This is one of the most important factors to consider when buying a mutual fund or starting a SIP, but is often the most neglected. We have covered this in depth in our article, “What is expense ratio in mutual funds’ ‘, do remember to check that out if you want to get a more in depth understanding of the subject. In simple terms, expense ratio is nothing but annual fees or annual maintenance charges (AMC) that you pay the fund house to manage the fund.

    With an example, let’s say if you invest Rs. 10,000 in a mutual fund that has an Expense ratio of 2%, it means that you are paying 10,000 X 2% = Rs 200 irrespective of your returns. So, if you get an annual return of say 10%, then after an expense ratio of 2%, the return effectively comes down to 8%. So if you were hoping that by 10% return on your investment of Rs 10,000, you would get Rs 1,000, but after 2% of expense ratio, you only get Rs 800 as Rs 200 is deducted as an AMC.

  3. CAGR – Compound Annual Growth Rate:

    We all know interest, right? Similarly, annual interest is interest computed annually. Now, CAGR is nothing but compounded annual interest in simple terms. It stands for Compound Annual Growth Rate, and it reflects how much actual return has your investment accrued over the timeframe you’ve invested it, compounded annually.One thing to note is that the compound annual growth rate isn’t a true return rate, but rather a representational figure.

    It is essentially a number that describes the rate at which an investment would have grown if it had grown at the same rate every year and the profits were reinvested at the end of each year. But by looking at it, you can understand the average returns of a fund over a time frame. To learn more about how it is calculated, and some live examples and comparison, do check out our article “What is CAGR in mutual funds”.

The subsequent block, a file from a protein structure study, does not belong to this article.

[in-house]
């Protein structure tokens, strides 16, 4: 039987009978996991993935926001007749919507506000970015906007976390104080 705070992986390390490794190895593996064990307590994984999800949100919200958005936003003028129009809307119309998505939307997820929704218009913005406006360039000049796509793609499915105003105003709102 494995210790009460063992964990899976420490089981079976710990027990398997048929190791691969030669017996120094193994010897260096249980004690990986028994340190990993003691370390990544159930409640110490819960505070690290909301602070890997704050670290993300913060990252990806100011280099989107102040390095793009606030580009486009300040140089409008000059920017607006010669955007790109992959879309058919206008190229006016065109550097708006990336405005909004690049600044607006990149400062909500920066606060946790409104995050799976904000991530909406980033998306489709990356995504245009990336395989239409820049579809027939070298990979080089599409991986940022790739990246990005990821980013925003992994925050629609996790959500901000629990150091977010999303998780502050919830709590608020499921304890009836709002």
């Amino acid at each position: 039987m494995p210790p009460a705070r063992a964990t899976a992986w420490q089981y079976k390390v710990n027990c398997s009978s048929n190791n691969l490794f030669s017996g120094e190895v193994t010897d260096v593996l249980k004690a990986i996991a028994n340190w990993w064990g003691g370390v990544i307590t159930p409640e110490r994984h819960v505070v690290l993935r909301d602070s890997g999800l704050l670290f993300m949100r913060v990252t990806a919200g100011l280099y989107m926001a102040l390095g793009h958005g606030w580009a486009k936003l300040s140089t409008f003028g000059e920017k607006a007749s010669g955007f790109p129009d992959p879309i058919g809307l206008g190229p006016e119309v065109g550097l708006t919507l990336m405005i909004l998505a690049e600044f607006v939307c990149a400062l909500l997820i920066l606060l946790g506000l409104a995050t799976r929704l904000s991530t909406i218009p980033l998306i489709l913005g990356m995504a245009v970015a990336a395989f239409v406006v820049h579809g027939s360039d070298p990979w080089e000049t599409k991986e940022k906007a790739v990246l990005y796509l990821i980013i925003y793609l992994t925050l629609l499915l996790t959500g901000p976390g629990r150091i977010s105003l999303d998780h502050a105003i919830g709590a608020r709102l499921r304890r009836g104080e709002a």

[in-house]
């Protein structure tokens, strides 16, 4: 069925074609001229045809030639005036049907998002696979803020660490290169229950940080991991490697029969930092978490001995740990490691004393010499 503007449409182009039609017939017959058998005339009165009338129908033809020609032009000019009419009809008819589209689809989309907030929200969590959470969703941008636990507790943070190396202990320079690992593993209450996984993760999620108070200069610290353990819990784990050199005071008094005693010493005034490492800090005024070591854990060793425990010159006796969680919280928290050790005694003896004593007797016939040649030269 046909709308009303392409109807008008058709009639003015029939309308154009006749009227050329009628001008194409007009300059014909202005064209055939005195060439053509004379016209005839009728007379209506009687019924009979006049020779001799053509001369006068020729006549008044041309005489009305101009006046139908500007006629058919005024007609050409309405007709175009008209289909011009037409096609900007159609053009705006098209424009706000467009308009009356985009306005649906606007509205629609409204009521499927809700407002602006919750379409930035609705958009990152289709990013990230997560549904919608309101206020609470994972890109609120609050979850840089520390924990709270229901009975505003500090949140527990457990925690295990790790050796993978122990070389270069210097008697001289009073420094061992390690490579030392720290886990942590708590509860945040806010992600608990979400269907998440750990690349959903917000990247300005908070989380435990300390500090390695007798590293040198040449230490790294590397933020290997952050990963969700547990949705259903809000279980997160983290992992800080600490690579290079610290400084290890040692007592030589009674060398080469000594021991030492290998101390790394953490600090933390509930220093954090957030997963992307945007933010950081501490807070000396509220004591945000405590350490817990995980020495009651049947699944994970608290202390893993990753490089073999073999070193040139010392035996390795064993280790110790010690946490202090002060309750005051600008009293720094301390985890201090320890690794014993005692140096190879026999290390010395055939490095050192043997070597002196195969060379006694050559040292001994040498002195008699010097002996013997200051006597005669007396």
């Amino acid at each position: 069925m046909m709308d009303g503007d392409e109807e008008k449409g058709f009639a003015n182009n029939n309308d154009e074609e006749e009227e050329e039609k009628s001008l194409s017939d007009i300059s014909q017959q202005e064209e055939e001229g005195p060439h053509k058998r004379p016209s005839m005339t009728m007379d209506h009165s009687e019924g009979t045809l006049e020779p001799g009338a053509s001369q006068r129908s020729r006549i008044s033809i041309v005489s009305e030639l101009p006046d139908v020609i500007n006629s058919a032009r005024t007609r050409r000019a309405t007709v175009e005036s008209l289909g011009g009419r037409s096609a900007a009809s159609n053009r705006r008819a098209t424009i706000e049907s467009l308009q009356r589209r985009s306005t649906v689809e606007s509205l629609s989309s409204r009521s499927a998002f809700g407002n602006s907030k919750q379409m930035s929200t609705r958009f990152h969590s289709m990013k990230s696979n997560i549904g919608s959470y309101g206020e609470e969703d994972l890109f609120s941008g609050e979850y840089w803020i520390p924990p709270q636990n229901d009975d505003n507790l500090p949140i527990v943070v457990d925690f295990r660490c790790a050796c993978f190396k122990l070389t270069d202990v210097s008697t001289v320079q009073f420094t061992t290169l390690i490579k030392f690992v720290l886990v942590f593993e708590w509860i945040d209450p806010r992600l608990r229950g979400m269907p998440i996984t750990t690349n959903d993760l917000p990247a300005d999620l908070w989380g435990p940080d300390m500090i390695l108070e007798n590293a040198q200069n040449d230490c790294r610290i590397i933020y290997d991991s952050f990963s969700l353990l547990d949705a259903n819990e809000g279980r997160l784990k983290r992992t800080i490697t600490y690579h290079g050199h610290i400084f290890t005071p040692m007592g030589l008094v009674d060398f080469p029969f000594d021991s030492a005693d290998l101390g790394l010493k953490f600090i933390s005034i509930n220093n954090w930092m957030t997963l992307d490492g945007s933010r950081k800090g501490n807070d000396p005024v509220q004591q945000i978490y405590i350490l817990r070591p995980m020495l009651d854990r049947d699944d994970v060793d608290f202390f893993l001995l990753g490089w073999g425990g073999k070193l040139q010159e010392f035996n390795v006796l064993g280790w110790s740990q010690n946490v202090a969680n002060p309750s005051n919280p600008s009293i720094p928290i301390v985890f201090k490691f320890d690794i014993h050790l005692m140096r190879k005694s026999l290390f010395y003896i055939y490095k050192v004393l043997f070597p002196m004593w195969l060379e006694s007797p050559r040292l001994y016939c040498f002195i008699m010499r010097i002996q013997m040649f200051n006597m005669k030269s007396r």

4. Previous Performance:

    Fund’s previous performance is an outlook of how the fund has performed up until now, or rather, up until the time you are purchasing it. It doesn’t necessarily mean that the fund will behave the same in the coming time as well, but it does give you a general idea of the past performance. If there’s a fund that has always performed below it’s benchmark in the past, it is not guaranteed that it will perform badly in future as well, but it is likely that it might not outperform the benchmark by a huge amount. To check the past performance of any fund, click here.

  5. CRISIL Rank  – Credit Rating Information Services of India Limited:

    It is a subsidiary of American company S&P Global which provides ratings, research, and risk and policy advisory services for financial institutes and financial instruments. Now, to know more about CRISIL, and how it works to evaluate the ratings of funds and other financial institutions, do check out our article, “What is CRISIL”, but for now, we will focus on what these ranks are and what they mean.

    CRISIL assigns each fund a rating or a rank, from best to worst, RANK 1 to RANK 5, and in terms of stars, it’s the reverse, so from best to worst, it’s 5 STARS to 1 STAR. Ratings/ranking are based on different time frames, from 3 years, 5 years and 10 years. You can look at the ranking over a time frame and get a sense of how the fund has been evaluated by CRISIL.

  6. Exit Load on Mutual Funds:

    Exit load is a thing that doesn’t come into play at the starting of investment, or even during the investment, but as the name suggests only at the end, when you are exiting from the funds and redeeming your investment back (in profit or loss whatever is the case). Exit load is nothing but the fee that the Asset Management Companies (AMCs) charge investors at the time of exiting or redeeming their fund units. The exit fee is usually a percentage of the Net Asset Value (NAV) of the mutual fund units held by investors.

    Once the AMC deducts the exit load from the total NAV, the remaining amount gets credited to the investor’s account. For example, if the exit charge for a one-year scheme is 2% and you redeem within six months, then this would be much before the agreed investment period. If the NAV of the fund is Rs.35 during the time of redemption, then the exit fee would be 2% of Rs.35, which amounts to Rs.0.7.

    The remaining amount, Rs.34.30 gets credited to the investor. If the investor completes the agreed fund tenure, then he/she will not be charged the exit load at the time of redemption. If on the other hand, you withdraw your amount after the lock-in period is over, then there are no exit fees.

Conclusion

We’ve tried to cover a few of the common parameters to look for when purchasing mutual funds, but it can still be slightly confusing when you are doing a first time investment. So, for it we have tried to compile a list of best mutual funds to purchase, and we have also specified the reason as to why we believe they are best in the category, so that you don’t just go over our word, but get a better and practical understanding of which mutual funds to keep in your portfolio to get the best possible returns.